We need to see a culture and model of care in which older people are valued and respected, write Sue Malta and Briony Dow.
A report released by the Department of Health shows that the number of assaults reported in aged care homes jumped by 10 per cent. Unlike elder abuse in the community, 92 per cent of which is perpetrated by family members, assaults in aged care are perpetrated predominantly by staff and other residents. With increased longevity and a growing older population it is time we sat up and took notice.
Whilst there are mandatory reporting obligations for suspected incidences in residential aged care, the low rate of prosecutions means that many perpetrators get away with such behaviour – often being shunted on to other facilities or “counselled” and then allowed to return to work.
At the end of 2014, Professor Wendy Lacey, co-convenor of the Australian Research Network on Law and Ageing, called for Parliamentary reform on the issue of elder abuse in the community setting. This reform needs to be extended to the aged care sector as well to circumvent the lack of prosecutions and to act as a deterrent to future abusers.
In the meantime, we need to ask why this keeps happening. There are a number of possible reasons. It may be that residential aged care facilities have traditionally been dominated by the biomedical model, which emphasises “efficiency, consistency and hierarchical decision making” over and above the needs of individuals. Quality of life and care for residents can be compromised under such a model and, further, individuals can become lost in a system that prioritises routines over relationships.
Culture change models of aged care advocate the deinstitutionalisation of facilities beginning with smaller, self-contained structures of 10 to 15 people in clusters of one to 24 homes, consisting of private rooms and bathrooms, with central living areas and communal kitchens. All residents share meals at a common table and members, friends and staff join in. Person-centred care is prioritised and staff roles are revised to minimise rotating staff and to incorporate such tasks as meal preparation as well as medication and care needs. Care plans are written up in the voice of the resident and they “choose” their daily routines.
Such models have been shown to increase resident satisfaction and interaction, improve relationships among staff and residents and to confer psychosocial benefits, such as resident reductions in boredom, loneliness, helplessness and depression with consequent improvements in staff job satisfaction, work conditions and ability to meet the needs of residents with dignity and respect. These homes have also been shown to achieve higher rates of occupancy and higher profits than traditional facilities.
Organisational changes in residential aged care facilities has been occurring in Australia, albeit slowly, but requires changes in attitudes and behaviour not just processes and procedures. However, the issue is – and will always be – the fundamental disconnect between what facilities represent for those who work there and what they represent for those who live there. To all intents and purposes, facilities are “home” for those who reside in them. They are not temporary or transitional facilities. They are where older people who can no longer care for themselves go to live and be cared for. For the people who are employed there though, facilities represent workplaces which, of necessity, are governed by regulations, including appropriate work hours and a demarcation between what is inherently professional versus personal behaviour.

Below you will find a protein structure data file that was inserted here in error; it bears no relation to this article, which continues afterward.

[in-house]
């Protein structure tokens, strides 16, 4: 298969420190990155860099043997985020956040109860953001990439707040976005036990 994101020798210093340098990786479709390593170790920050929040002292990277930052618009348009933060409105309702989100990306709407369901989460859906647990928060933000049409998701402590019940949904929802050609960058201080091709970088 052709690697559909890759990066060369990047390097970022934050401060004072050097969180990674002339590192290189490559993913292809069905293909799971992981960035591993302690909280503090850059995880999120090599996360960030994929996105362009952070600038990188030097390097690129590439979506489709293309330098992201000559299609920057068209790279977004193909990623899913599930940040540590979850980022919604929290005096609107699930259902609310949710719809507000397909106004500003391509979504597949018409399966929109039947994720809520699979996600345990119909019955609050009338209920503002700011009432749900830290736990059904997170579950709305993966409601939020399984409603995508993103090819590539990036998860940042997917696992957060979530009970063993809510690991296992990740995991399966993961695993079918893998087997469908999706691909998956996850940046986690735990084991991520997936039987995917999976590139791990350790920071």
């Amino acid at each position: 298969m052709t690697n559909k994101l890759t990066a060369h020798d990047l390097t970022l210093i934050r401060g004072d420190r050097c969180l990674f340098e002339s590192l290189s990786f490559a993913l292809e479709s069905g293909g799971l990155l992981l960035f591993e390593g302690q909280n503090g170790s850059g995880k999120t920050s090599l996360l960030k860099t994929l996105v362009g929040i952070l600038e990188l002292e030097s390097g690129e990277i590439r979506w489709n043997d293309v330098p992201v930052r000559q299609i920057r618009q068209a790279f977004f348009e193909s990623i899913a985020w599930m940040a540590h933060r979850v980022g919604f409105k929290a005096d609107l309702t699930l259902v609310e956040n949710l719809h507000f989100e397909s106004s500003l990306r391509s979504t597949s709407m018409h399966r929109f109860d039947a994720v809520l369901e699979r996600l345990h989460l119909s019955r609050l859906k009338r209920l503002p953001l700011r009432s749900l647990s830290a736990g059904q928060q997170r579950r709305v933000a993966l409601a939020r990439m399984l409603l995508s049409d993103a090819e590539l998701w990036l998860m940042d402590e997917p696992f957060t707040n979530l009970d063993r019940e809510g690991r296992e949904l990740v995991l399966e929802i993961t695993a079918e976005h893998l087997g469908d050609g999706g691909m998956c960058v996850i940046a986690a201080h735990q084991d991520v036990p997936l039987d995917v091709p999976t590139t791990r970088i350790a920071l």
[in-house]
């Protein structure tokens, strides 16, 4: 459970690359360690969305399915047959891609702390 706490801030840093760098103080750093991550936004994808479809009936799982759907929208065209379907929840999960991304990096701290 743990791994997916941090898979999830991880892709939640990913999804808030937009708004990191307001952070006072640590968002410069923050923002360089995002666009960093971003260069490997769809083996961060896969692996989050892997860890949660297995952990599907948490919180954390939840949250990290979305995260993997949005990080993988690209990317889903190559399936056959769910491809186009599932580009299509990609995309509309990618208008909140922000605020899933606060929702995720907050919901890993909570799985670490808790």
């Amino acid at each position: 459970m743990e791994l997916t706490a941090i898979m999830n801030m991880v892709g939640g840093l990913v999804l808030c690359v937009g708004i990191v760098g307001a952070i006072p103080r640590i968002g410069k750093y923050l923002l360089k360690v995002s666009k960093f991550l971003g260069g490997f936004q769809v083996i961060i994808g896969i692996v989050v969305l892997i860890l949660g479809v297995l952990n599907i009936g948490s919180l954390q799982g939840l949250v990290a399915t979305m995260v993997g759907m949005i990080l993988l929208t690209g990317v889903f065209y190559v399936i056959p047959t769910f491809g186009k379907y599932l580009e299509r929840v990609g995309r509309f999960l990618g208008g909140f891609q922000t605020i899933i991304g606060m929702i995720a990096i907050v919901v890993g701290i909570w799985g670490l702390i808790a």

How then do we ensure ‘real’ choice is given to residents to ensure their autonomy and control over their new limited environments? The rhetoric of choice is severely limited and in fact any choices ‘given’ to aged care residents are constrained by occupational health and safety concerns and a tendency for managements to be risk adverse, as well as staff availability, rosters and so on. However, new models of care, particularly those that encompass using Montessori methods for people living with dementia, have recently shown some real gains in effecting not only organisational change, but changes to staffing roles and behaviour, as well as positive outcomes for residents and their families.
Increasing staff job satisfaction and providing opportunities to foster dignity and respect towards residents, such as those illustrated above, provide a starting point to help minimise the prevalence of elder abuse in residential aged care. The recently announced Senate inquiry into the future of the aged care workforce will help provide a focus, as the inquiry will look at issues such as remuneration, working environments, staffing ratios, education and training, skills development and career paths, amongst others.
Nonetheless, if culture change in residential aged care is to be effective, the changes must be endorsed from the top down as well as the bottom up.
Just like violence against women and children, elder abuse thrives in a culture of lack of respect. We need to see a culture and model of care in which older people are valued and respected, especially when they are nearing the end of their lives and relying on others for their care.
Sue Malta is a research fellow and stream leader and Briony Dow is executive director at the National Ageing Research Institute.